[written in Lederberg's handwriting, EDWARD M. JOHNSON]
[stamped, THE ROCKEFELLER UNIVERSITY OFFICE OF THE PRESIDENT MAY 27 1988]
Dear Dr. Lederberg,
Thank you for your recent note and the reference on the tungsten microprojectiles. Also, thank you again for agreeing to submit
our article (Appel et al.; "Asbestos Fibers Mediate . . . ) to PNAS. I want to answer a few of your queries.
We have thought of patenting an asbestos transfection process, but when we brought it up with a couple of companies, none
seemed interested. Also, one potential problem might be that we published an abstract on this at the FASEB meeting more than
a year ago.
There are a scattering of other papers in the literature regarding use of abrasives or minerals to assist in transfection.
You recall the Fraenkel-Conrat papers using carborundum on tobacco leaves. There was also a paper by Singer and Fraenkel-Conrat
using Bentonite (Virology 14, 59-65; 1961). I think Bentonite is high in aluminum silicate. George Dubes
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published a paper, referred to in our article, on the use of various mineral silicates to enhance uptake of viral RNA into
cells. I believe Dubes was actually the first to transfect using calcium phosphate, as well.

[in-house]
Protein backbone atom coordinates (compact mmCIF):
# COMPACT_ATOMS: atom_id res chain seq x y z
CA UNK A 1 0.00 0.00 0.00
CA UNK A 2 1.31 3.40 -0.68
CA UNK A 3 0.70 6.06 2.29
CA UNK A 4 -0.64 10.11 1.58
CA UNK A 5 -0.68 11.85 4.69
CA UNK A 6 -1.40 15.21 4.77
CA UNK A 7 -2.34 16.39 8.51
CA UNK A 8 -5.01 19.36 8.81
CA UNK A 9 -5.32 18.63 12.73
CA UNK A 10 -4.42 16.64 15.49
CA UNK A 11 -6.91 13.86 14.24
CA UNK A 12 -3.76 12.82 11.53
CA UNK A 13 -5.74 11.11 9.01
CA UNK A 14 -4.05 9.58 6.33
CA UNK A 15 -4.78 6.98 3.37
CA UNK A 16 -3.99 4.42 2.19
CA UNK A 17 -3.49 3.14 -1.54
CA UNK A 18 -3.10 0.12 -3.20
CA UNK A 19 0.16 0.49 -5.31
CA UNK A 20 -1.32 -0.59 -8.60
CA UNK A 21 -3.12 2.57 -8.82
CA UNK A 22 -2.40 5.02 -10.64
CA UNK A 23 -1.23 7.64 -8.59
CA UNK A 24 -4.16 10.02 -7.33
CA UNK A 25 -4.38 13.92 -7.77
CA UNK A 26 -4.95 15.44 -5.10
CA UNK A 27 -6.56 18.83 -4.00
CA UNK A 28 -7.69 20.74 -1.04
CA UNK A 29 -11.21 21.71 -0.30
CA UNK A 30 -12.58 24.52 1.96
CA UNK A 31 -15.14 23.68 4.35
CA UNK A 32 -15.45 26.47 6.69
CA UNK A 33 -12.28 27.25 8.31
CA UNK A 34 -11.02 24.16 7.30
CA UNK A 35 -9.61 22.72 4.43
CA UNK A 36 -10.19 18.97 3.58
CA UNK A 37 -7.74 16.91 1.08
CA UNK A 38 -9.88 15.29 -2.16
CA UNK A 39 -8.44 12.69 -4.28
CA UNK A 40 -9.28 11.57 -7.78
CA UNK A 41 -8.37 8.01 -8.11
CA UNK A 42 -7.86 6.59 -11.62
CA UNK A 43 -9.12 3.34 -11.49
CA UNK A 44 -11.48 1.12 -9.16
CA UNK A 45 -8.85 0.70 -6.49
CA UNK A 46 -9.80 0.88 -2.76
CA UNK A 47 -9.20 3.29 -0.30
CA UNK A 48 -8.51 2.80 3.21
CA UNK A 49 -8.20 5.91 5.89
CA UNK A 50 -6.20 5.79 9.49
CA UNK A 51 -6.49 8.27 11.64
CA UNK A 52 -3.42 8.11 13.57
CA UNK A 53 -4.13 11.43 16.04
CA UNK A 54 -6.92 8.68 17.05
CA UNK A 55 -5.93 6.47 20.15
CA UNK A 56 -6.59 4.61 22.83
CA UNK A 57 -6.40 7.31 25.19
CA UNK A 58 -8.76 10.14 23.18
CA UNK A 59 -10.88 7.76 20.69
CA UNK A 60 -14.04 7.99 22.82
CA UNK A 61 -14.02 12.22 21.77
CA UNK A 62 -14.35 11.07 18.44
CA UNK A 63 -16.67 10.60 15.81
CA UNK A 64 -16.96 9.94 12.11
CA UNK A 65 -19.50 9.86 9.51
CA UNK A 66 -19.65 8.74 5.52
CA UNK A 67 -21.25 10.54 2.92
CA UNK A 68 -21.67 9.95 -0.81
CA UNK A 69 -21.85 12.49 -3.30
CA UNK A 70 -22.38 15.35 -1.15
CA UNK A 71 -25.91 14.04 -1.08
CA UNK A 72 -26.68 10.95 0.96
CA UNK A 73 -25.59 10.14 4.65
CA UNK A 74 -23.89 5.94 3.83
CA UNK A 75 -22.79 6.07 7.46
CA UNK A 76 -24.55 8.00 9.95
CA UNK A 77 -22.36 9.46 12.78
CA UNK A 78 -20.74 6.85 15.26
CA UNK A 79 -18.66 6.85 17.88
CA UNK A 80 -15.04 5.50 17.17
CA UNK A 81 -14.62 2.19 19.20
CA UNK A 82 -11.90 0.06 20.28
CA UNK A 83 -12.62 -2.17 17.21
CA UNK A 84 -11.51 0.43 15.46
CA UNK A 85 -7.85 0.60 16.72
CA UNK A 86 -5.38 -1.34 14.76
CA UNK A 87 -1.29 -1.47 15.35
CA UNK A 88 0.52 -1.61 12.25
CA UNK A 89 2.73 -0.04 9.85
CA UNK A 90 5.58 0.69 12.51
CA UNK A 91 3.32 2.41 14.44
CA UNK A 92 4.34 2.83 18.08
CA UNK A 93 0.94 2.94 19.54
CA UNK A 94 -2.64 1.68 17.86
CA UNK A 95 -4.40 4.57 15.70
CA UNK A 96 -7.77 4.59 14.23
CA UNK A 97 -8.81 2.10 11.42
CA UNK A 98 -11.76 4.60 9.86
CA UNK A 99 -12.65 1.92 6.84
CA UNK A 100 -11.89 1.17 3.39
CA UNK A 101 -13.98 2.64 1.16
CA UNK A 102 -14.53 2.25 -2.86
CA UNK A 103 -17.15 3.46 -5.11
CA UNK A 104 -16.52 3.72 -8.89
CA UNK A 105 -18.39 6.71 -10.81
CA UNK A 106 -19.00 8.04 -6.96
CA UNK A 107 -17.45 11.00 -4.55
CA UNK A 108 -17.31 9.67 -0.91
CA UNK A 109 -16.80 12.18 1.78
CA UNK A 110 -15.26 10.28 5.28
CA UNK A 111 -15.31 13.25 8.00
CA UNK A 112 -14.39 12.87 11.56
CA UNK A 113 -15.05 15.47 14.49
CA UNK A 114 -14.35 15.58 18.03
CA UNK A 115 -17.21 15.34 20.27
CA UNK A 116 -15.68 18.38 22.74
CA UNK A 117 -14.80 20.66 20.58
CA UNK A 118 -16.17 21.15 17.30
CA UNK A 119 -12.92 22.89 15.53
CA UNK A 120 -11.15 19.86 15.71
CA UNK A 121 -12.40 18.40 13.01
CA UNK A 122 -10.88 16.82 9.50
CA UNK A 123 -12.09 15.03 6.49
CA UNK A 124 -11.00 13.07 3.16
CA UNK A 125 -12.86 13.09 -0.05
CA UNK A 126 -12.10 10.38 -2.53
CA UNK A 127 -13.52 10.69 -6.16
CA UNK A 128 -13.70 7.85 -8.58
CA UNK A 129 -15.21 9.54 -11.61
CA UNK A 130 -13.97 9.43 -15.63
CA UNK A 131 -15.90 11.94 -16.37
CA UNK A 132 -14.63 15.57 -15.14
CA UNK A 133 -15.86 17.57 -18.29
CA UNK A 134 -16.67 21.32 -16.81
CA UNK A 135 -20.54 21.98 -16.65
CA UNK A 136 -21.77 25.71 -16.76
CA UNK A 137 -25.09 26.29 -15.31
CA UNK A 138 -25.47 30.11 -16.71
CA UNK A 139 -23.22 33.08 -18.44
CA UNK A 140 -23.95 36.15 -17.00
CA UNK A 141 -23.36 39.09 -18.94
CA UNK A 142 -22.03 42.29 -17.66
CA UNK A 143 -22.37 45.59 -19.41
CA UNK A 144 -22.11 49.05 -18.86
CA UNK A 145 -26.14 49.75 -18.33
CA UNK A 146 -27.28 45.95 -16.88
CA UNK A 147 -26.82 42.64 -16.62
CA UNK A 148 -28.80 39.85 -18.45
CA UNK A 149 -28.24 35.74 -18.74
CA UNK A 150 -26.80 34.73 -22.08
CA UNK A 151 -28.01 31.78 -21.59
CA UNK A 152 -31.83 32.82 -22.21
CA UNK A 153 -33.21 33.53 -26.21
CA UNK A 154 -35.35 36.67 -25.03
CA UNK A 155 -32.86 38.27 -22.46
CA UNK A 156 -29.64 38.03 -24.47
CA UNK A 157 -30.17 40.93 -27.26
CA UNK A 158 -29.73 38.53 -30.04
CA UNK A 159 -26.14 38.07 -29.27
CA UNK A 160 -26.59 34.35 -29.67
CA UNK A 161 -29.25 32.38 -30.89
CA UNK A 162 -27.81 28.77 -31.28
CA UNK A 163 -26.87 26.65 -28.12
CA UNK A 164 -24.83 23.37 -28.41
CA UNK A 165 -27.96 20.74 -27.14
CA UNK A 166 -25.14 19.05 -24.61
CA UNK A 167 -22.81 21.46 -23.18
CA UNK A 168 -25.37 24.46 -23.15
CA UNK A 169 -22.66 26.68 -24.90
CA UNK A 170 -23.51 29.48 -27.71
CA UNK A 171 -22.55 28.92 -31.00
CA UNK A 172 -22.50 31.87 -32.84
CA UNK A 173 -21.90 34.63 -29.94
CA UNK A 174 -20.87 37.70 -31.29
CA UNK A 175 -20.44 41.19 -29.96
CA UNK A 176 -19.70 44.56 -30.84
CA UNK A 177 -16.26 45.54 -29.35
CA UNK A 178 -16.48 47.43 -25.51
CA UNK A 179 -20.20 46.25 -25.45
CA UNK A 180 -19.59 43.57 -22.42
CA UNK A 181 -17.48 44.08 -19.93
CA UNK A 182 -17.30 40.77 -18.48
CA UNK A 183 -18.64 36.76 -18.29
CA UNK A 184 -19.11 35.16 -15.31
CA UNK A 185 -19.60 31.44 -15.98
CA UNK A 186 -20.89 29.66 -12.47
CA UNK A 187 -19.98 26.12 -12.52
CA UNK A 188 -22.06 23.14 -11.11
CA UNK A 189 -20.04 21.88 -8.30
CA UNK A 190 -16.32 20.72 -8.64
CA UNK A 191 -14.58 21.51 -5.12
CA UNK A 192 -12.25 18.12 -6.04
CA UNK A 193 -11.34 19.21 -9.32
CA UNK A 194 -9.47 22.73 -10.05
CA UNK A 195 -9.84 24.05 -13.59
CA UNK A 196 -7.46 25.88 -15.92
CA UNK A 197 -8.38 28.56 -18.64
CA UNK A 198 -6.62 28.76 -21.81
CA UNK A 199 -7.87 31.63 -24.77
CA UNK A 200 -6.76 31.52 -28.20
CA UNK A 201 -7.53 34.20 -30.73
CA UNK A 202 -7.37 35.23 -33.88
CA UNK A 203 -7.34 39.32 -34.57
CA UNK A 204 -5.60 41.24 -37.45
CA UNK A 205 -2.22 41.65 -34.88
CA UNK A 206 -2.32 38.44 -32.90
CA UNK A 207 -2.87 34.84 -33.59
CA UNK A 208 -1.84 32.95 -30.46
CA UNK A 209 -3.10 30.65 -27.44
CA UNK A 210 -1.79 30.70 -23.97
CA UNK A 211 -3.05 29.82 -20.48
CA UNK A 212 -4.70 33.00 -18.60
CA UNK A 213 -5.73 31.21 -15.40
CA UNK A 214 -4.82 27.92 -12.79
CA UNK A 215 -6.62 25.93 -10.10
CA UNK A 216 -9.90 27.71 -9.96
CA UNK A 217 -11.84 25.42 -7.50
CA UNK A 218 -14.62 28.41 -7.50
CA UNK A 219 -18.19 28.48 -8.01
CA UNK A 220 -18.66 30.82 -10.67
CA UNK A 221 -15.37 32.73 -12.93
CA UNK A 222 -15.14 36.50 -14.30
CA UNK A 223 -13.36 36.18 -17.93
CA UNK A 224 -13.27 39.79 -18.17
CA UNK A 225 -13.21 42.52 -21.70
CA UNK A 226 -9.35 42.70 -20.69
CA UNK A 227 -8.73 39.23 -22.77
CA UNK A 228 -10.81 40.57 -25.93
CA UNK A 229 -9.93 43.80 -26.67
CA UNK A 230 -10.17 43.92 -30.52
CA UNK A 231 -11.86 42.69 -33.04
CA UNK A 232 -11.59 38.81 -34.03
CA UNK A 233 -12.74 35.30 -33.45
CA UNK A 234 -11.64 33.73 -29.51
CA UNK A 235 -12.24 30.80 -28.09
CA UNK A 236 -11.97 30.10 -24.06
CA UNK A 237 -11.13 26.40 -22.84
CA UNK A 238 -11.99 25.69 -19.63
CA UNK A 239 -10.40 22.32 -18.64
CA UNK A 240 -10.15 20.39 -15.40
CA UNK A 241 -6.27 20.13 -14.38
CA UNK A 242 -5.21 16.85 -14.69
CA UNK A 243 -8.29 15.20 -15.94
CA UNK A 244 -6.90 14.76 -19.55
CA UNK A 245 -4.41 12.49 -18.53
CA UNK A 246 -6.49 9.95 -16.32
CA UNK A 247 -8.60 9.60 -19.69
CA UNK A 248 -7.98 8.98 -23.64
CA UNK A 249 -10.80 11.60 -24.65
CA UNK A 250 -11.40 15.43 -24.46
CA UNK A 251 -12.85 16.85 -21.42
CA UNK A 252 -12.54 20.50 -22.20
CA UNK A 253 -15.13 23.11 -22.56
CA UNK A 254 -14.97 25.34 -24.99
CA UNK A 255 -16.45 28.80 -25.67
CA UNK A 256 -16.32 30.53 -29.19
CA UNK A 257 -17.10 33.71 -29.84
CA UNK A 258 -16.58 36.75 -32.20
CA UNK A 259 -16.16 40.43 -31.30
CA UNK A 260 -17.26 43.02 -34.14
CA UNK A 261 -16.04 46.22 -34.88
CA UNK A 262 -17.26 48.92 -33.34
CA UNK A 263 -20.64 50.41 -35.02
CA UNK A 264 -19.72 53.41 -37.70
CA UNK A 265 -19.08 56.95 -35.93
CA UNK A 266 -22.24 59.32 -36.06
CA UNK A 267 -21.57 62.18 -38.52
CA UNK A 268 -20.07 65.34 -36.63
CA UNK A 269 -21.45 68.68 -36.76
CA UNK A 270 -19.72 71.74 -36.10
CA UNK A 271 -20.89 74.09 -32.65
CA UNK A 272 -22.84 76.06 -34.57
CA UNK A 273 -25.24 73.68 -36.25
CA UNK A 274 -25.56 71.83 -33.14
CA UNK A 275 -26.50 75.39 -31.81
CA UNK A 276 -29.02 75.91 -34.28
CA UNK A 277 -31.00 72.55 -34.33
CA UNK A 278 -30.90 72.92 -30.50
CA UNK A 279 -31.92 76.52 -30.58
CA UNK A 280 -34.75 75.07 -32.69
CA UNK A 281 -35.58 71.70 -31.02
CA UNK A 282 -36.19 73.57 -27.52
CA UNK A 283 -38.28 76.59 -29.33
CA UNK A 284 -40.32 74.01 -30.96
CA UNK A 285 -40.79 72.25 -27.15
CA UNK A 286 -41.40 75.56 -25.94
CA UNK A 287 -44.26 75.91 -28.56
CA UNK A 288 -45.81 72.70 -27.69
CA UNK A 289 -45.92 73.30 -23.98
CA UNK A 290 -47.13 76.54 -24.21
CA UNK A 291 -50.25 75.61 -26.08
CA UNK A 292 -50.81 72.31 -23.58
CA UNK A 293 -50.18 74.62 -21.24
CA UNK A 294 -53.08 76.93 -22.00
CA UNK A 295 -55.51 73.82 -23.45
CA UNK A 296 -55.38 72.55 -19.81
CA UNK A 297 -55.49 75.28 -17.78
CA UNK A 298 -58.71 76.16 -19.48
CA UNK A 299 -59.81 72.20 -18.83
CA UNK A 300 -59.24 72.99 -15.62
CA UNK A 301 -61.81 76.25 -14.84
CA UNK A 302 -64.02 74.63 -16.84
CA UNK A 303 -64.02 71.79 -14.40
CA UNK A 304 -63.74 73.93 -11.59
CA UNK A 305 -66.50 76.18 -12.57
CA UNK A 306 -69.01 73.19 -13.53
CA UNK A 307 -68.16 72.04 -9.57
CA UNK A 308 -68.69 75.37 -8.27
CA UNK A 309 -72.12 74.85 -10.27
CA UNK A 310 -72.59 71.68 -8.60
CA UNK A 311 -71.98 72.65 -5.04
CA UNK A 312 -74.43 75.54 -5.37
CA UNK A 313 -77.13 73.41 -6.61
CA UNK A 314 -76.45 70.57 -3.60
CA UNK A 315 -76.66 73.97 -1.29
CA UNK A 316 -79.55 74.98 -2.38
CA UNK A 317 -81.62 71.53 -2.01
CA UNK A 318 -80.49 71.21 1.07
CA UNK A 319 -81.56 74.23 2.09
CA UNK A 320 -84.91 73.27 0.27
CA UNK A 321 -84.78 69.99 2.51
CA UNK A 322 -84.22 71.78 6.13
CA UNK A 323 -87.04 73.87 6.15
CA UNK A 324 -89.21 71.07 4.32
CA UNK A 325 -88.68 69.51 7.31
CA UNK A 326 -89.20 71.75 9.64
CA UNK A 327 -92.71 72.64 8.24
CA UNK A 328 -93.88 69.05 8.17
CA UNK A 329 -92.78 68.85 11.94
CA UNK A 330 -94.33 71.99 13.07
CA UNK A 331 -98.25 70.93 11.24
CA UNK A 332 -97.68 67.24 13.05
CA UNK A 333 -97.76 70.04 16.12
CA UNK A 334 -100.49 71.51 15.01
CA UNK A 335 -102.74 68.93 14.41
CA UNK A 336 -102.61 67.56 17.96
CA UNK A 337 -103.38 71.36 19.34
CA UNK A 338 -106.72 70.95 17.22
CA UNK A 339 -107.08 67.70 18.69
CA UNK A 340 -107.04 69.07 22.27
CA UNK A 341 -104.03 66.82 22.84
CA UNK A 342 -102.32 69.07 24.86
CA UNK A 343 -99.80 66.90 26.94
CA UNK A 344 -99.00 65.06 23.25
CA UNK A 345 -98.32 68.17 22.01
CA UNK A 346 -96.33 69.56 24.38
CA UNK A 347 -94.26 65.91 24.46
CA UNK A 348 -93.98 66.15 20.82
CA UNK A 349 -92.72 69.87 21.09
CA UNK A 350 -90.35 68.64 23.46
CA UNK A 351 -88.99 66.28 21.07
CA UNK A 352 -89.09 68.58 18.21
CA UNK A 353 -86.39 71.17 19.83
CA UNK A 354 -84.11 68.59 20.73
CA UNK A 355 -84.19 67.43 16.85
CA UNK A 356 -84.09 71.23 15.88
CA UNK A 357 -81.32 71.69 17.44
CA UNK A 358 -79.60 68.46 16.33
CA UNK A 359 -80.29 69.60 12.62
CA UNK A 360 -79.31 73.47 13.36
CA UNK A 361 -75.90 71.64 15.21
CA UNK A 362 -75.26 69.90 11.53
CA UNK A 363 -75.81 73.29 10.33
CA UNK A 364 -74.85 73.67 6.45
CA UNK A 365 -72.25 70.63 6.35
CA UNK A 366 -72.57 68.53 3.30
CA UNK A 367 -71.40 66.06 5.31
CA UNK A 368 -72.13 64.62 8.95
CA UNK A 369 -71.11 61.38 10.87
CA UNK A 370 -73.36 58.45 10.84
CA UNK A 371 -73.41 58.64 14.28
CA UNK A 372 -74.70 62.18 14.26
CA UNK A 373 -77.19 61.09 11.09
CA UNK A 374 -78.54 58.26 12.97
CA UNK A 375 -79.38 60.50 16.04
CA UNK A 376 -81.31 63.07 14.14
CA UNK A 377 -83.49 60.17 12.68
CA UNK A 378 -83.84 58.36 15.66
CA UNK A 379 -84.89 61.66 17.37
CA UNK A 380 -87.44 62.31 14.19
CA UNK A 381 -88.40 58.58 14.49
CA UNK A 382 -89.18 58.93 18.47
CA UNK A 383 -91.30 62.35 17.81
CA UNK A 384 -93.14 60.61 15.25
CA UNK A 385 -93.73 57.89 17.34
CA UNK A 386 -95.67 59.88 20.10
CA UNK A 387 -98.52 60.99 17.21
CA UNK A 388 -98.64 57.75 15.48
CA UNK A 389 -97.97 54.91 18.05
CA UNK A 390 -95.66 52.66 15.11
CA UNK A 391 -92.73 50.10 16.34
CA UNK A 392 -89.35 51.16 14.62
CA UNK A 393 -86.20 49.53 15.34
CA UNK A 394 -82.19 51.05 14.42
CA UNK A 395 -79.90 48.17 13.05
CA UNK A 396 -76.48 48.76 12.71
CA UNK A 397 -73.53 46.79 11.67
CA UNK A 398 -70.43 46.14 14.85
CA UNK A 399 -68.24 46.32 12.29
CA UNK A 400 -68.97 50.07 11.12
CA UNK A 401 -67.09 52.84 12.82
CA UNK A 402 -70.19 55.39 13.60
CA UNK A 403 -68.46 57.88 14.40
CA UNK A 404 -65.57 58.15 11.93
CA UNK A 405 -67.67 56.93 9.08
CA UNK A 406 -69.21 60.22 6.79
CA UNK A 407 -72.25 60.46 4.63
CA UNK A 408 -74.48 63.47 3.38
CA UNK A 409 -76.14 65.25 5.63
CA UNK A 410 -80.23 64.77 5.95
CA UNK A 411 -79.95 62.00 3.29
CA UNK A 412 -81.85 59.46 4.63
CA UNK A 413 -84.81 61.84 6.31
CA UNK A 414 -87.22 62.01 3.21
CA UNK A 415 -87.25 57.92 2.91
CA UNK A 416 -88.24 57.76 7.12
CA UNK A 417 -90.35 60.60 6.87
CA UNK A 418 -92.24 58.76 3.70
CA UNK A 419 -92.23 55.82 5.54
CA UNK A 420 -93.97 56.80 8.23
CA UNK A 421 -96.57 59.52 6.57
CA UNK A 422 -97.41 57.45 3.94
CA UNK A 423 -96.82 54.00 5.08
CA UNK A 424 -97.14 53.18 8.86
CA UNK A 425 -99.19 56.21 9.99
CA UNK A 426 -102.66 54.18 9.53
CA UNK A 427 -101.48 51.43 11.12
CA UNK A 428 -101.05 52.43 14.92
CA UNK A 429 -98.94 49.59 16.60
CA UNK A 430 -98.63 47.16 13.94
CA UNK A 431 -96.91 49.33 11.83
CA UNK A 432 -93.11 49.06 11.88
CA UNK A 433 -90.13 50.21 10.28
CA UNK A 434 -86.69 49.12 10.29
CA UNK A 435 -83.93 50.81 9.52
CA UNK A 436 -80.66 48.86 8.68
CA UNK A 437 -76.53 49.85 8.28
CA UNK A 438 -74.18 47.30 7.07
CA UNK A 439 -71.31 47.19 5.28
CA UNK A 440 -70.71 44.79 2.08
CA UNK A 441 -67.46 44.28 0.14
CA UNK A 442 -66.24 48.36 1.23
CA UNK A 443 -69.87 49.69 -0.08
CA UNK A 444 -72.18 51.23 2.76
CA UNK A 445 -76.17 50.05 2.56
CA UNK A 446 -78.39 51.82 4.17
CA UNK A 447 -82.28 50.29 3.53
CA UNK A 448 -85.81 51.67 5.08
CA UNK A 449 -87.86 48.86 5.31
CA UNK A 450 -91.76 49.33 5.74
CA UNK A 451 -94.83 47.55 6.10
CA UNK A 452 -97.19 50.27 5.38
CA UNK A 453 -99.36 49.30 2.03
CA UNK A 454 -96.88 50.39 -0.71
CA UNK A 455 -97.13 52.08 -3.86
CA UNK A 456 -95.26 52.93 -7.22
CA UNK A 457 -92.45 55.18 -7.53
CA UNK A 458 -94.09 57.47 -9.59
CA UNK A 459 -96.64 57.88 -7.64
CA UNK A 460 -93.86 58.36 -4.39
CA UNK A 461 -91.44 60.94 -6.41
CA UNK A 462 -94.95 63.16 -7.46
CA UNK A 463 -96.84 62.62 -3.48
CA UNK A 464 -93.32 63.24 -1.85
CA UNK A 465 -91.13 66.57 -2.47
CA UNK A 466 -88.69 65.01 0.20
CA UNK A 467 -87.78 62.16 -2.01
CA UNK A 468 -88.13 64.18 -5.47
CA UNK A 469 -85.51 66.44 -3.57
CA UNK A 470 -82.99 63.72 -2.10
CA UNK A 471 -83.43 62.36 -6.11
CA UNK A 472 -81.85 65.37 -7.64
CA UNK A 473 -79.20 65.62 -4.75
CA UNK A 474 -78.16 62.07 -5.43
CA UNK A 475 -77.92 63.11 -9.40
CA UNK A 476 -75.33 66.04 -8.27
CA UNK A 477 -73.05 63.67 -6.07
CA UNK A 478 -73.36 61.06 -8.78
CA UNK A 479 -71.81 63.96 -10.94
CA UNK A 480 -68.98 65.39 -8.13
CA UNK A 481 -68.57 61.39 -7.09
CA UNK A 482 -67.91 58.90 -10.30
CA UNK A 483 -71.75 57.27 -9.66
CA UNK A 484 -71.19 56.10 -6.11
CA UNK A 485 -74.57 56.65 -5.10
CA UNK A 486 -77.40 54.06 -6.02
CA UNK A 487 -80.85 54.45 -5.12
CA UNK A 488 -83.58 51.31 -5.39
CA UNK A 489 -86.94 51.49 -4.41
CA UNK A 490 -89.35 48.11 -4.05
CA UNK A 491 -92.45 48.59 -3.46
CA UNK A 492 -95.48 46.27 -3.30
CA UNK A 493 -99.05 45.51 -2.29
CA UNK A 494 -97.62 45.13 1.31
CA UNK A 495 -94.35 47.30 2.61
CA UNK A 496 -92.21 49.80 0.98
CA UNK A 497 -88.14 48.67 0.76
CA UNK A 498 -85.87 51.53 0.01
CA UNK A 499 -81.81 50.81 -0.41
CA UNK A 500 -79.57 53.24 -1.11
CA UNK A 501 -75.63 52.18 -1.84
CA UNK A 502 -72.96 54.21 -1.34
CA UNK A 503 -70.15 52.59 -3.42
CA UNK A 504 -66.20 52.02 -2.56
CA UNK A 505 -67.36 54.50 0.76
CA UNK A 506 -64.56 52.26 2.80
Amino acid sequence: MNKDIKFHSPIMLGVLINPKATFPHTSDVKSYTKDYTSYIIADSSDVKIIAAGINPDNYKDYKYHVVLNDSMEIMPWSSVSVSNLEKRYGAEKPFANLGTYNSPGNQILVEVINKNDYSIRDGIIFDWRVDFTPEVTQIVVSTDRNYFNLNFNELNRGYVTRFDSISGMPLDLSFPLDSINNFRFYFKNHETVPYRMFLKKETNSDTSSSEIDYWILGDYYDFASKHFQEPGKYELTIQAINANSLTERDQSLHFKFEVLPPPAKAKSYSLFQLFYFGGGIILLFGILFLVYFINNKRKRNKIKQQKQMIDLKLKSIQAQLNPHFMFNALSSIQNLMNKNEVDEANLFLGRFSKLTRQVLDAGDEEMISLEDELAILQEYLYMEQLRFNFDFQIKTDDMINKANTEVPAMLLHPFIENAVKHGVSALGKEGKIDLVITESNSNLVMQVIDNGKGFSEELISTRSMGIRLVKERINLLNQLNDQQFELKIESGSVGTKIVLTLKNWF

There are several ways to explain the synergism with smoking, but nothing very easily testable. The explanation we favor is
that different oncogenes (or sets of oncogenes) might be activated by either asbestos or smoking. Each separately must await
some additional event(s) to be oncogenic, but together they are sufficient or more nearly so. The precedent is cooperation
between myc and ras oncogenes. Of course this is total speculation, but not outrageous. One might expect that mutation by
chemical carcinogens through smoking would affect different DNA sequences than mutation by DNA integration following transfection.
Tom Fasy (who is a pathologist here and the actual asbestos expert -- my work being primarily on DNA replication; Tom was
also at Rockefeller) intends to follow up this work with animal asbestos inhalation experiments using myc and ras oncogenes
bound to chrysotile. That would directly demonstrate that transfection with asbestos could cause cancer. As an alternative
to inhalation, he is also thinking of intraperitoneal injection since
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that would affect the mesothelium.
We have now received the comments of reviewer number 1 (thank you for conveying them), and we eagerly await those of the second
reviewer. I realize that you are busy, and we are sincerely grateful for the time you have devoted.